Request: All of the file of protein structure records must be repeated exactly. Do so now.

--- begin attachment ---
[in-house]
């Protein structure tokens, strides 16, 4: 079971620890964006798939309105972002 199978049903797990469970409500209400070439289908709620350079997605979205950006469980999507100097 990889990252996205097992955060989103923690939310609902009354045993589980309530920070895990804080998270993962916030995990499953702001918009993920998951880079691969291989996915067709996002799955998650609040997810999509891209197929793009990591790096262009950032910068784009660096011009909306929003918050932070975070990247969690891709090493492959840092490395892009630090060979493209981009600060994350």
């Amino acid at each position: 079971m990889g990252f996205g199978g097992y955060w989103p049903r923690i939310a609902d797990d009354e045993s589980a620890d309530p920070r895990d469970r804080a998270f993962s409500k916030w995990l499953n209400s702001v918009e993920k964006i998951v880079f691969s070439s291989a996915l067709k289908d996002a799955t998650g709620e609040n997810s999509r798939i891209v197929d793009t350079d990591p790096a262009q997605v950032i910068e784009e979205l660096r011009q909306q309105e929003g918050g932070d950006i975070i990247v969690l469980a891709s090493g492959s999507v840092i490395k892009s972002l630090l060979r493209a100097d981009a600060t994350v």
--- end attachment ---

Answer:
[in-house]
């Protein structure tokens, strides 16, 4: 079971620890964006798939309105972002 199978049903797990469970409500209400070439289908709620350079997605979205950006469980999507100097 990889990252996205097992955060989103923690939310609902009354045993589980309530920070895990804080998270993962916030995990499953702001918009993920998951880079691969291989996915067709996002799955998650609040997810999509891209197929793009990591790096262009950032910068784009660096011009909306929003918050932070975070990247969690891709090493492959840092490395892009630090060979493209981009600060994350």
């Amino acid at each position: 079971m990889g990252f996205g199978g097992y955060w989103p049903r923690i939310a609902d797990d009354e045993s589980a620890d309530p920070r895990d469970r804080a998270f993962s409500k916030w995990l499953n209400s702001v918009e993920k964006i998951v880079f691969s070439s291989a996915l067709k289908d996002a799955t998650g709620e609040n997810s999509r798939i891209v197929d793009t350079d990591p790096a262009q997605v950032i910068e784009e979205l660096r011009q909306q309105e929003g918050g932070d950006i975070i990247v969690l469980a891709s090493g492959s999507v840092i490395k892009s972002l630090l060979r493209a100097d981009a600060t994350v």